Uses of Environmental History: Paul Josephson

This is the third in a series of posts exploring the uses of environmental history. The series has been adapted from contributions to a roundtable forum published in the first issue of the new Journal for Ecological History, edited by Renmin University’s Center for Ecological History.

“The Need for Public Environmental History”

By Paul Josephson

It is difficult to quantify, but surely both the extent and pace of environmental change have accelerated in the last century? Historians debate the nature of change and its causes, but rarely turn to larger audiences to inform them of their findings. Among the usual explanations they offer are the rapid industrialization of all processes, including in agriculture, with significant capital inputs of chemicals and GMOs; the universality and extent of large-scale technological systems; excessive consumption, especially in North America and Europe, but also growing consumption in China, India, and elsewhere; and power generation based on nonrenewables, especially fossil fuels that contribute to greenhouse gas formation and global warming. Some individuals blame population growth as the major factor in environmental change, among them notably Garrett Hardin in his seminal, if misguided “The Tragedy of the Commons” (1968) that, together with his later works, revealed deep-seated racism.


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Photo of the Week: Francis Ludlow

Photo: Francis Ludlow
Photo: Francis Ludlow
Photo: Francis Ludlow
Photo: Francis Ludlow

These images show a piece of ancient Irish oak wood, in which the ring-widths can be counted and measured for size. Bigger size equals better growing conditions, and this piece of wood happens to span one of the most famous episodes of extreme climate globally in the past two millennia, occurring from c.536-550 AD. There is an ongoing debate about whether the event was caused by a massive volcanic eruption and/or a comet loading the Earth’s atmosphere with particles that reflected incoming light and dramatically cooled the Earth’s surface. In the image, the year 532 is marked, in which the tree grew very well. But starting shortly afterwards (and especially from 536) you can see how the rings become narrower and narrower, and even become difficult to see. This reflects the environmental downturn that was in progress globally at this time, and which has been linked to famines and mortality in written sources from Ireland to China. One report in early medieval Irish chronicles for 538 notes a “failure of bread”. That this event was noted at all at this early period of Irish history, when written records are very scarce, suggests the seriousness of the conditions experienced at the time. This image also reveals the environmental background against which the great sixth-century plague of Justinian occurred.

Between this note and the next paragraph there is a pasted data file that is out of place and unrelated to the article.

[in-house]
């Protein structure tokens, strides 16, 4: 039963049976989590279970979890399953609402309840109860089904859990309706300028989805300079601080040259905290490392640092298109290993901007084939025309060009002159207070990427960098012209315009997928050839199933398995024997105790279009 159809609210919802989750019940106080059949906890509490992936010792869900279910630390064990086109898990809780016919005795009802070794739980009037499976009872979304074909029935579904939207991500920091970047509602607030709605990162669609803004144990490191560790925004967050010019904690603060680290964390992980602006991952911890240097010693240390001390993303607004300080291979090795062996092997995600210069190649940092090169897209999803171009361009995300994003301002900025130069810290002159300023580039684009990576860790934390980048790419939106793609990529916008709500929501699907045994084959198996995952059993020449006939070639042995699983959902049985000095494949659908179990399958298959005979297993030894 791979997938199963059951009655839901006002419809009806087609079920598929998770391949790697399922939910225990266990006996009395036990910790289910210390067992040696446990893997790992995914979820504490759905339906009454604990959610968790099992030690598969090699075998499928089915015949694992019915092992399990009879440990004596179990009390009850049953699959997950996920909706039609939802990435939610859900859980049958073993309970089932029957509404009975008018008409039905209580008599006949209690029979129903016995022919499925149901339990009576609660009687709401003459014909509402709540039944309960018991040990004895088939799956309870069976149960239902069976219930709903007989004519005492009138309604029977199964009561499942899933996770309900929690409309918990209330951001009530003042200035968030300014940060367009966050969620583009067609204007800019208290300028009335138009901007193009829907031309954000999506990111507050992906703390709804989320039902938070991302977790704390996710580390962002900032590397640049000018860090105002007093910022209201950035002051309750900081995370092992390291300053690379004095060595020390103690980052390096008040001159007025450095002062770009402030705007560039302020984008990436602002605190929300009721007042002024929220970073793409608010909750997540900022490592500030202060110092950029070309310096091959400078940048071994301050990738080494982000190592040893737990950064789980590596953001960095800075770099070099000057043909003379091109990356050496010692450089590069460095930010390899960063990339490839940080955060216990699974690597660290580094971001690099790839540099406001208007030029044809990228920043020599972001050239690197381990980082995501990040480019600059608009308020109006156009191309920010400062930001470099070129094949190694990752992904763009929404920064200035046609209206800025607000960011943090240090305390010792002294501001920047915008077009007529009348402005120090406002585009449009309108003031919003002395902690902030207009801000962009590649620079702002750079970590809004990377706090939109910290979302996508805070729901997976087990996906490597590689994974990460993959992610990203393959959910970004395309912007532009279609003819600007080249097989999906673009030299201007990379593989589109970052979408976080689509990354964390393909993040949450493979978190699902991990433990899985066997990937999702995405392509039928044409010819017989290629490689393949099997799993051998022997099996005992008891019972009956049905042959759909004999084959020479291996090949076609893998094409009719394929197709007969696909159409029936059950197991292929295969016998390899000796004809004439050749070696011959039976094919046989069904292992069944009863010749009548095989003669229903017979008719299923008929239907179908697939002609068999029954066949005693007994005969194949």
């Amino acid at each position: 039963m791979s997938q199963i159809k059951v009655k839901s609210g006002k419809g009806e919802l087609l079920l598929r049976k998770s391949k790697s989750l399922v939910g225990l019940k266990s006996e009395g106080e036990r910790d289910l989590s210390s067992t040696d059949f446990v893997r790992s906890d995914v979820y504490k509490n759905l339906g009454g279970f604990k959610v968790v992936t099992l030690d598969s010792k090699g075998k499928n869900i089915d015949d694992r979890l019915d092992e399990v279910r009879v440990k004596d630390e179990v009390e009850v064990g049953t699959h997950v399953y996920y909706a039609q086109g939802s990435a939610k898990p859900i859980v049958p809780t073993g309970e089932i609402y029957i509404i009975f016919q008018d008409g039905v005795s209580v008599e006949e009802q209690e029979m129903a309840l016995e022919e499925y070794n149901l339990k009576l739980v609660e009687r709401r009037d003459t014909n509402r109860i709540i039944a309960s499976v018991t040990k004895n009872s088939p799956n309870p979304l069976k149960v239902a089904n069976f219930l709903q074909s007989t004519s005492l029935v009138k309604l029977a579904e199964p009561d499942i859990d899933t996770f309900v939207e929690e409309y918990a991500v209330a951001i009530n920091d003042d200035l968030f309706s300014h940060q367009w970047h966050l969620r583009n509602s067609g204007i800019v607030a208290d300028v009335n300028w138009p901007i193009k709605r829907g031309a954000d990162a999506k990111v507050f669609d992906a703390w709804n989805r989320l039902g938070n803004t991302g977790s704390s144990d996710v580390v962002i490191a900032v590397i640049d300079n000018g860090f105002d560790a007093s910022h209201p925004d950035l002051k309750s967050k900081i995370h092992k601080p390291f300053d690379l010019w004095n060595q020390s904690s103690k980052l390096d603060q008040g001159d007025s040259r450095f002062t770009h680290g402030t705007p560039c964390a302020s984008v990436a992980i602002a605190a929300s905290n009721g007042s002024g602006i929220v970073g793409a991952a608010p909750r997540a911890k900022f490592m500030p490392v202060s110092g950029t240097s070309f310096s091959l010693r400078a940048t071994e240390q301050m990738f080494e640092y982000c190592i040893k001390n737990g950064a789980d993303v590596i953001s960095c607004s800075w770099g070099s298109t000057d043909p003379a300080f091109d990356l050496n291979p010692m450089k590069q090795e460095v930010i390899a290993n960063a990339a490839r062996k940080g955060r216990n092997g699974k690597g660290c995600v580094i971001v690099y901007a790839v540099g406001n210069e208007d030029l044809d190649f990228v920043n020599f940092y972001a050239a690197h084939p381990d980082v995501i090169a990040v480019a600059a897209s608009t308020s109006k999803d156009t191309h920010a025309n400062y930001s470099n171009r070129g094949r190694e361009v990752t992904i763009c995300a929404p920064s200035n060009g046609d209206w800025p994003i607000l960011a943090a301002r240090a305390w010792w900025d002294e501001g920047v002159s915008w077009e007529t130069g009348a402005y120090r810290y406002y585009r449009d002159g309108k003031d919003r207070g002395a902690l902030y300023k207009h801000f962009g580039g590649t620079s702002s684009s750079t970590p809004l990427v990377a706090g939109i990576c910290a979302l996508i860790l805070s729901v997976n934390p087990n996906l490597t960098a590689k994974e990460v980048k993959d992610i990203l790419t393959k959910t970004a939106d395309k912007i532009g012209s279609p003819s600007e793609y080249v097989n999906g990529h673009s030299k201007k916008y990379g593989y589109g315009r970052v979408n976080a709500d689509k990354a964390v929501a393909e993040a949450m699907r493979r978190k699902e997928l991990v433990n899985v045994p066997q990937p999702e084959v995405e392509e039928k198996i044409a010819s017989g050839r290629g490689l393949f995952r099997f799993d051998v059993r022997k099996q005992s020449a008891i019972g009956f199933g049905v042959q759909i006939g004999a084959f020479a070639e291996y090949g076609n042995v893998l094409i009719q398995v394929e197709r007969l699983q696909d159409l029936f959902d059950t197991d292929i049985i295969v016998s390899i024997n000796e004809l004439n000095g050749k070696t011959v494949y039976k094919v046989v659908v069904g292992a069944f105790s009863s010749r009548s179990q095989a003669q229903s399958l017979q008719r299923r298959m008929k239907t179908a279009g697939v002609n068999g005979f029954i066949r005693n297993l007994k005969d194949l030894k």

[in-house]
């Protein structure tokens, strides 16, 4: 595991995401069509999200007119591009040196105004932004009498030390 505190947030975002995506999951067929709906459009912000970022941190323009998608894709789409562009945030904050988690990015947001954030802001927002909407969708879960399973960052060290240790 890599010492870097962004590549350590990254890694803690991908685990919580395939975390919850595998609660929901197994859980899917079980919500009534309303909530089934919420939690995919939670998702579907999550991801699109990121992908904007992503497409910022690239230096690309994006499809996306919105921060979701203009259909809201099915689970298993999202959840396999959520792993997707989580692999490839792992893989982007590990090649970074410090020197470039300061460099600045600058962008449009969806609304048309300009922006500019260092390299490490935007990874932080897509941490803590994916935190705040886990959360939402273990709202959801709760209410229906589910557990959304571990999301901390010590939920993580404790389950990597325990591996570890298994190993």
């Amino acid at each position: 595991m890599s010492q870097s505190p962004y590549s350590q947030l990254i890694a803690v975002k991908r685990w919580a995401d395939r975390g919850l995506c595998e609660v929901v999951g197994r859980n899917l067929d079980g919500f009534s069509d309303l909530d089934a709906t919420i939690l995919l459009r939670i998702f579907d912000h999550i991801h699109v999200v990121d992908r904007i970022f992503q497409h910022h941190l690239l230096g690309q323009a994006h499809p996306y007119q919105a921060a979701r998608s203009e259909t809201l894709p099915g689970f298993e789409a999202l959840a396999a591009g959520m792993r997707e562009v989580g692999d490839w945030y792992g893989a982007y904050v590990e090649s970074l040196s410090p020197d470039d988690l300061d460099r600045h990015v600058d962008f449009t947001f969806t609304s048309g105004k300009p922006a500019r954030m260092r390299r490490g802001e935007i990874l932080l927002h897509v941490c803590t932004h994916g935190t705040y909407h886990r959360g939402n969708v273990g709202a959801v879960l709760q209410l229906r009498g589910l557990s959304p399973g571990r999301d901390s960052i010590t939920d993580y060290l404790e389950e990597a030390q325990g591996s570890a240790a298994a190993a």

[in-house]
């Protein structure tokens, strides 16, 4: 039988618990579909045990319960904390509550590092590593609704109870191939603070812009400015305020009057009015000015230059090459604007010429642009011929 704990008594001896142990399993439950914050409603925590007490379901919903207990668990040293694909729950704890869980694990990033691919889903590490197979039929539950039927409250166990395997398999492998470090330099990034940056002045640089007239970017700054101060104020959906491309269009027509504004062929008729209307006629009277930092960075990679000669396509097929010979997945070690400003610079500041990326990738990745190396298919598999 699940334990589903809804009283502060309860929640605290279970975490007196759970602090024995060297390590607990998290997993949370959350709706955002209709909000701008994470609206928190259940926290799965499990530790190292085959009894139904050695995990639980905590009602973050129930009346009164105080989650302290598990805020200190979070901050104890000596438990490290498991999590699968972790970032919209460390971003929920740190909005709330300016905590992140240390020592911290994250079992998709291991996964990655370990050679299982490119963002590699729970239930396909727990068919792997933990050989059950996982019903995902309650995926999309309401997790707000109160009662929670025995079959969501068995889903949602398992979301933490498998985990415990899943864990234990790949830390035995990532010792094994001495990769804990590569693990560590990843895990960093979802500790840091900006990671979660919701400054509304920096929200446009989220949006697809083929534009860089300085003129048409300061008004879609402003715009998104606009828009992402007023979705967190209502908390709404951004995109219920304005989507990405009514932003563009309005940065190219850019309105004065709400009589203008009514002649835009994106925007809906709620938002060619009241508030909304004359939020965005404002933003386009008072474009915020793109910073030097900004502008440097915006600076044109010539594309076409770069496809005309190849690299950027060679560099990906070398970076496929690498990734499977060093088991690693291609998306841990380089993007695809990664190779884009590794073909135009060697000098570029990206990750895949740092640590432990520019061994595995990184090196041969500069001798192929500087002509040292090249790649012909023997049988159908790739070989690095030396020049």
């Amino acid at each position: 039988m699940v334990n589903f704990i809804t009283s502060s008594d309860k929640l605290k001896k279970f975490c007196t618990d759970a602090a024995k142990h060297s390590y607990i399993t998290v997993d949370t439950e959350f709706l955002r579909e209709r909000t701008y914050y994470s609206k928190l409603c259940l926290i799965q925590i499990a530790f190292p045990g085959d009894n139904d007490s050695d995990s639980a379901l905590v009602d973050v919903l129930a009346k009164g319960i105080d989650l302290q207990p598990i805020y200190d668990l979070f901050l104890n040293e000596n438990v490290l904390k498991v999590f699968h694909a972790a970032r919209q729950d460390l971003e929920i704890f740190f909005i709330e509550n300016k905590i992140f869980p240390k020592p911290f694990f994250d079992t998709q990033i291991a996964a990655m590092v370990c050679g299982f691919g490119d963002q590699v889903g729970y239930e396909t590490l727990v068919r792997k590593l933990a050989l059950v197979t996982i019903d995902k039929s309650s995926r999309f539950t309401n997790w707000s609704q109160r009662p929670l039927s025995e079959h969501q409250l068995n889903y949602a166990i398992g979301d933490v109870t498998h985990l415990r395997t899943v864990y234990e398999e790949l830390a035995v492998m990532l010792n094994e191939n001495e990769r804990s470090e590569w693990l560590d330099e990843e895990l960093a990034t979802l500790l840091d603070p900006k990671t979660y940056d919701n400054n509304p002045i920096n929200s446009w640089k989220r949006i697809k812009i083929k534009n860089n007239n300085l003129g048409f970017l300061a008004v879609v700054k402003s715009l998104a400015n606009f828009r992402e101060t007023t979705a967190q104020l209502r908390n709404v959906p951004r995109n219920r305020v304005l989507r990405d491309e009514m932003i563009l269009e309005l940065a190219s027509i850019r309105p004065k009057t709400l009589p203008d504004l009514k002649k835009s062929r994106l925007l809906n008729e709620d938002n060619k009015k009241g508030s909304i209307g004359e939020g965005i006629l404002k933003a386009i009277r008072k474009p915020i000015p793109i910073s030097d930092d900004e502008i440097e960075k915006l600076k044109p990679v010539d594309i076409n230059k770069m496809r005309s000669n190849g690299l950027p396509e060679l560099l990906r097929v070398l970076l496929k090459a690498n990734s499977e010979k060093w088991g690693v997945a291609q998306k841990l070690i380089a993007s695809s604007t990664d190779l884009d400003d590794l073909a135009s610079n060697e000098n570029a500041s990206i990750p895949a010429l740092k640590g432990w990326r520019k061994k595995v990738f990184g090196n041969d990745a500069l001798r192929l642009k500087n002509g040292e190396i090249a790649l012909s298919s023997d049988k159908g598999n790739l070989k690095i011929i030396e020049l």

We thank David Brown of Queen’s University Belfast for permission to photograph this oak sample.